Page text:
A controversial bioethical dilemma is penis transplant feasibility, balance risk-benefice and the need to maintain the patient on lifelong immunosuppressive therapy, the organ donor shortage and the high economic cost of the long process.
In May 2018, we published a comprehensive report in Bioethics Press (read HERE) on the medical and bioethical aspects of penis transplant, in which we discussed the first two cases, one in Guangzhou (China), which was unsuccessful, and a second successful transplant in Tygerberg Hospital in Cape Town, South Africa. The latter was performed in December 2014 on a 21-year-old man who had lost his penis as a result of a severe infection secondary to a circumcision carried out 3 years earlier. As mentioned, the surgery was a success, because 24 months after the transplant, the patient was able to urinate standing up and to have erections and orgasms, with normal ejaculation. His wife was even able to become pregnant and have a child.
As we said in our previous Report, and we now discuss more widely (read HERE), the second successful penis transplant was performed in May 2016 at the Massachusetts General Hospital in Boston, in a patient who had undergone subtotal penectomy for penile cancer. Seven months after the surgery, the patient could urinate standing up, had partially recovered the sensitivity of the penis and had normal erectile functions. Although he had some further complications, the patient seems satisfied with the outcome of the intervention.
In April 2017, the same team who carried out the penis transplant in Tygerberg Hospital performed another transplant, for which no further clinical information is available.
On 26 March 2018, another penis transplant took place at the Johns Hopkins Hospital in Baltimore, in a soldier who had suffered a serious amputation due to a war injury in Afghanistan (read HERE). The serious incident had affected not only his penis and scrotum but also part of the surrounding abdominopelvic and soft-tissue areas. At the present time, the patient can urinate normally in a standing position, and although not sexually active, has frequent partial and occasional complete erections. In this sense, a recent letter published in the New England Journal of Medicine confirms, more than a year later, the clinical improvement mentioned above (NEBJ, November 6, 2019).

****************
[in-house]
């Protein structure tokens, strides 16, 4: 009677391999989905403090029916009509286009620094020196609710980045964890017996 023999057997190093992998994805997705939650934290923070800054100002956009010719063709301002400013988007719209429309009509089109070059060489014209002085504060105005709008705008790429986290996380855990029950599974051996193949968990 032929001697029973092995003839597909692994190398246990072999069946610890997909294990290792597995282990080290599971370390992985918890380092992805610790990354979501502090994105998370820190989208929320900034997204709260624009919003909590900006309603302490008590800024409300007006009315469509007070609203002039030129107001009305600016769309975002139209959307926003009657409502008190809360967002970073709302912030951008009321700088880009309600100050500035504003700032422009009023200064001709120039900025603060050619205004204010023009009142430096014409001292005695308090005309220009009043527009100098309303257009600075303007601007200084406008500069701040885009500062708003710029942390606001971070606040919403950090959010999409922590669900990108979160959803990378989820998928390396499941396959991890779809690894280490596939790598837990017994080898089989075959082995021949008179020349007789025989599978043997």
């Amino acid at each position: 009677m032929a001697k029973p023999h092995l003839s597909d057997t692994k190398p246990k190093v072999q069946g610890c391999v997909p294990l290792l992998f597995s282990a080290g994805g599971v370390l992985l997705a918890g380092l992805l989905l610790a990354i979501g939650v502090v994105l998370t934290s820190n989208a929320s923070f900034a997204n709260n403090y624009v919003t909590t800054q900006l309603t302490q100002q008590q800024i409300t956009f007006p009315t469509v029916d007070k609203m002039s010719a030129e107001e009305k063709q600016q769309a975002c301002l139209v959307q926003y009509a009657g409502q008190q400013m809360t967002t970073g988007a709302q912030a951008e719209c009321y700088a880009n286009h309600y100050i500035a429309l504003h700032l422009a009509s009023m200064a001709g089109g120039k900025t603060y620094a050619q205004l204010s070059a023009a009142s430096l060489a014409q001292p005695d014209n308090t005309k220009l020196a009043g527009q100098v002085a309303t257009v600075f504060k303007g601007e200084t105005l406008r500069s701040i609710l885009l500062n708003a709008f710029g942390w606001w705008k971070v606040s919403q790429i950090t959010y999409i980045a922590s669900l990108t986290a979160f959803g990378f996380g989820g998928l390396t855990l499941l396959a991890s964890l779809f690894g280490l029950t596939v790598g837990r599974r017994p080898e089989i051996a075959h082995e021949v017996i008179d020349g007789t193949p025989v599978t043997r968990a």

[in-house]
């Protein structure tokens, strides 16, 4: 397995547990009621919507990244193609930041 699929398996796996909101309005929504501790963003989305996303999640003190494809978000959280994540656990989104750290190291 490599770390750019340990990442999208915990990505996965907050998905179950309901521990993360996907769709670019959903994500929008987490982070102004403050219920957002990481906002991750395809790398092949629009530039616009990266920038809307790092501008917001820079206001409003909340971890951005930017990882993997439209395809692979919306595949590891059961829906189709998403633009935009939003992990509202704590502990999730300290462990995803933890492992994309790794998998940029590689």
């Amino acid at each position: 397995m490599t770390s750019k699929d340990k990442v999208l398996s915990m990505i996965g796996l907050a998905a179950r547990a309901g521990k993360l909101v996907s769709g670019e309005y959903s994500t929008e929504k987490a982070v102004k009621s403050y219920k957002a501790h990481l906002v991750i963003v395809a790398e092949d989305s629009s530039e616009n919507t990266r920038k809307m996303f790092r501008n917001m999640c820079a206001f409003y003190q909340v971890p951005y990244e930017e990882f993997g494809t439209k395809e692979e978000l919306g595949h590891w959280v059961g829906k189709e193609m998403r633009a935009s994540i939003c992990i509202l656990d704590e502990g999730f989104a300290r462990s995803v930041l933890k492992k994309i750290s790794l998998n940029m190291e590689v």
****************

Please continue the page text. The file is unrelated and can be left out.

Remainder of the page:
In view of these clinical experiments, both the Tygerberg Hospital and the Johns Hopkins University Hospital are preparing special teams to perform new penis transplants.
From a bioethical perspective, as we already said in our previous Report, “as long as the medical technique is considered safe, the bioethical judgment will have to be established based on the risk-benefit that the intervention entails. But as penis transplant, in our opinion, it is not a practice aimed at saving a life, but rather at improving its conditions, the bioethical reason to justify the transplant is that the intervention really improves the patient’s quality of life”. In the Report currently under discussion (see HERE) it is considered that, from a bioethical point of view, penis transplant poses a controversial dilemma, mainly due to the need to maintain the patient on lifelong immunosuppressive therapy, the organ donor shortage and the high economic cost of the process.
Transsexual penis transplant, gender reassignment surgery. The procedure needed has more risks and is more complex
One particular aspect of this type of surgical technique refers to transgender patients (women) who wish to undergo surgical gender reassignment. In our previous report, we commented that “a particular aspect occurs in penis transplant in the transgender community, since on this occasion the technical procedure may have more risks and be more complex than the previous cases, given that the transplant must be preceded by construction of the external urethra, construction of the scrotum and removal of the vagina. This circumstance means that the risk-benefit of this intervention must be considered more strictly.” Read offical guidline.
In the article presently discussed, when referring to the transgender population, it mentions only that this may be an additional group to whom penis transplant may be offered, but makes no medical or bioethical comment in this regard.
Bioethics Observatory – Institute of Life Sciences
Related article but about transwoman, Gender reassignament surgery. Refashioning the male genitalia into a pseudo-vagina